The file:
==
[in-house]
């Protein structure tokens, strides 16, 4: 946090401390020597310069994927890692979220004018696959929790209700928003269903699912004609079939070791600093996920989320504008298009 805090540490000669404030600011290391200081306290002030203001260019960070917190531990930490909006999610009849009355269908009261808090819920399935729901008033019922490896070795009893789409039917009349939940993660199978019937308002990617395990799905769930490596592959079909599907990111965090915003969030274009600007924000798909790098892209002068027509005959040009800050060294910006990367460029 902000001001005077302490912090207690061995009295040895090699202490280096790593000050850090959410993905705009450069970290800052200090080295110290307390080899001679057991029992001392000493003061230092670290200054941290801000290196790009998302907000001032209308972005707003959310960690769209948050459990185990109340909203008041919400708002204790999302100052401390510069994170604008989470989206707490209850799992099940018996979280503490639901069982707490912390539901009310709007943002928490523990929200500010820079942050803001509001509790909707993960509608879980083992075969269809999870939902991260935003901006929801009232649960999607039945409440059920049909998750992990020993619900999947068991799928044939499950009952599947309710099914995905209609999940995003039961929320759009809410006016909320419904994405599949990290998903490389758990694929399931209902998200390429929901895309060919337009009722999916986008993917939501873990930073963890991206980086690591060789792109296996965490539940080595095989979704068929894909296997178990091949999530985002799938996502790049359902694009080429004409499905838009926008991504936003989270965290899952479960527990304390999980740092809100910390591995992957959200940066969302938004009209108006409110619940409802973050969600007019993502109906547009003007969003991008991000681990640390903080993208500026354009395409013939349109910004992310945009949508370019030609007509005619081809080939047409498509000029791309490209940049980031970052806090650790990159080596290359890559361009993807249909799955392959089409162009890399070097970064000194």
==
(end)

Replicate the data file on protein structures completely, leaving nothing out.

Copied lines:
[in-house]
């Protein structure tokens, strides 16, 4: 946090401390020597310069994927890692979220004018696959929790209700928003269903699912004609079939070791600093996920989320504008298009 805090540490000669404030600011290391200081306290002030203001260019960070917190531990930490909006999610009849009355269908009261808090819920399935729901008033019922490896070795009893789409039917009349939940993660199978019937308002990617395990799905769930490596592959079909599907990111965090915003969030274009600007924000798909790098892209002068027509005959040009800050060294910006990367460029 902000001001005077302490912090207690061995009295040895090699202490280096790593000050850090959410993905705009450069970290800052200090080295110290307390080899001679057991029992001392000493003061230092670290200054941290801000290196790009998302907000001032209308972005707003959310960690769209948050459990185990109340909203008041919400708002204790999302100052401390510069994170604008989470989206707490209850799992099940018996979280503490639901069982707490912390539901009310709007943002928490523990929200500010820079942050803001509001509790909707993960509608879980083992075969269809999870939902991260935003901006929801009232649960999607039945409440059920049909998750992990020993619900999947068991799928044939499950009952599947309710099914995905209609999940995003039961929320759009809410006016909320419904994405599949990290998903490389758990694929399931209902998200390429929901895309060919337009009722999916986008993917939501873990930073963890991206980086690591060789792109296996965490539940080595095989979704068929894909296997178990091949999530985002799938996502790049359902694009080429004409499905838009926008991504936003989270965290899952479960527990304390999980740092809100910390591995992957959200940066969302938004009209108006409110619940409802973050969600007019993502109906547009003007969003991008991000681990640390903080993208500026354009395409013939349109910004992310945009949508370019030609007509005619081809080939047409498509000029791309490209940049980031970052806090650790990159080596290359890559361009993807249909799955392959089409162009890399070097970064000194």